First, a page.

Tuesday, July 23, 2024

STELTER: Let’s Rebrand Leftist Cancel Culture as ‘Harm Reduction’

'Reducing a liar’s reach is not the same as censoring freedom of speech...'

CNN’s so-called media expert, Brian Stelter, appeared to be angling for a new position in the Biden administration leading the Ministry of Double-Speak.

Stelter, the host of the fake-news network’s Reliable Sources this week proposed repackaging cancel culture with a new name: “harm reduction.”

Ironically, the victims of this mob-driven, leftist phenomenon—ranging from falsely accused #MeToo assailants to blacklisted Trump supporters—may beg to differ that the net result of the censorship is to reduce harm.

However, Stelter insisted that it did not constitute censorship if the views being expressed had been formally labeled as “disinformation” by those in power, according to Reclaim the Net.

“Reducing a liar’s reach is not the same as censoring freedom of speech,” Stelter reasoned. “Freedom of speech is different than freedom of reach, and algorithmic reach is part of the problem.”

Stelter has been a vocal critic of rival conservative networks—Fox News in particular—and even translated his Fox-bashing into a book last year.

He then used an op-ed calling for the cancellation of Fox host Tucker Carlson as a vehicle to sell copies of his book.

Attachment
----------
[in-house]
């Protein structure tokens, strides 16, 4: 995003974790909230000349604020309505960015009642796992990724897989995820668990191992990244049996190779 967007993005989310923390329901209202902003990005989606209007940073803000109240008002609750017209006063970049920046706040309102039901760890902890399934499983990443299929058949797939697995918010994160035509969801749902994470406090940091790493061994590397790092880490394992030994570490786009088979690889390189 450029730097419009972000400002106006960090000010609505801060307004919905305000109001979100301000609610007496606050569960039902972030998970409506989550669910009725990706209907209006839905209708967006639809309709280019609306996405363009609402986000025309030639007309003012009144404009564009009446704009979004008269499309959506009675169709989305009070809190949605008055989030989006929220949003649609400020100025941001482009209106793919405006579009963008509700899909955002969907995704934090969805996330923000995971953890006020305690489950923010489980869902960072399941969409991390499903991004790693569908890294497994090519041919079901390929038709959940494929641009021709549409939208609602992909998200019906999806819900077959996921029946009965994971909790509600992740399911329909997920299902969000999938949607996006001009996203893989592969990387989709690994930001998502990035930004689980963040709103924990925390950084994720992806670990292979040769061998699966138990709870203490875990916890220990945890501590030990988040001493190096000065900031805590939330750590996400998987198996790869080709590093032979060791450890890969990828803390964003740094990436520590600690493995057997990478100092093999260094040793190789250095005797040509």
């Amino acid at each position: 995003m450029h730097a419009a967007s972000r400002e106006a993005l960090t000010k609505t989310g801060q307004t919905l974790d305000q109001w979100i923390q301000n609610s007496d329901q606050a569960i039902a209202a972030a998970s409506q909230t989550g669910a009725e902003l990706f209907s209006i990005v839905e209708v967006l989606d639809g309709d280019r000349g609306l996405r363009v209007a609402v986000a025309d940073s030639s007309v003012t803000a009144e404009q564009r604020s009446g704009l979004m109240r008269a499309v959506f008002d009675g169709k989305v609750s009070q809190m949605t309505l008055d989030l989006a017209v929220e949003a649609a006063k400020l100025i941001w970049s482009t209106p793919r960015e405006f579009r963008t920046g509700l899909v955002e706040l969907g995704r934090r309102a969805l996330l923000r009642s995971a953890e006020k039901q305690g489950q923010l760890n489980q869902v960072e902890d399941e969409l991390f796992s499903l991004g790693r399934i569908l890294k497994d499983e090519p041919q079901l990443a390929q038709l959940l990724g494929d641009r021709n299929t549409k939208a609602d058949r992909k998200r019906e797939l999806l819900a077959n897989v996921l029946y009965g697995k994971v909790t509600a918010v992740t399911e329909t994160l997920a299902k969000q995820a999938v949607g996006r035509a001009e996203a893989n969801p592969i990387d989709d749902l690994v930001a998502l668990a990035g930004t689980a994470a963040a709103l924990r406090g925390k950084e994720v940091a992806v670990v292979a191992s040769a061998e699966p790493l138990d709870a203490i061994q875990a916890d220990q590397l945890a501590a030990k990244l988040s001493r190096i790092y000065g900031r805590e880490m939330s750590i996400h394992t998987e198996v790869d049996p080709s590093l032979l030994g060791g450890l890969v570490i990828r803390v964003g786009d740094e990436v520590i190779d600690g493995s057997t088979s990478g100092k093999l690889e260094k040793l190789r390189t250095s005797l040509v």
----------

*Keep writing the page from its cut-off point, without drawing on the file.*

Likewise, his network has been quick to cloud the waters between its own corporate interests and the moral/ethical obligations of a free press.

Following the Jan. 6 uprising at the US Capitol, the Jeffrey Zucker-led channel promptly reached out to many of the advertisers on Fox News, Newsmax and One America News, calling on them to revoke their financial support.

The leftist network has been a perennial ratings loser, but according to CNN itself, ratings have soared since Election Day.

Other, more reliable, metrics indicate that Fox continues to dominate the ratings race despite having seen an uptick in competition following its election-night blunder of prematurely calling several races in Democrats’ favor.

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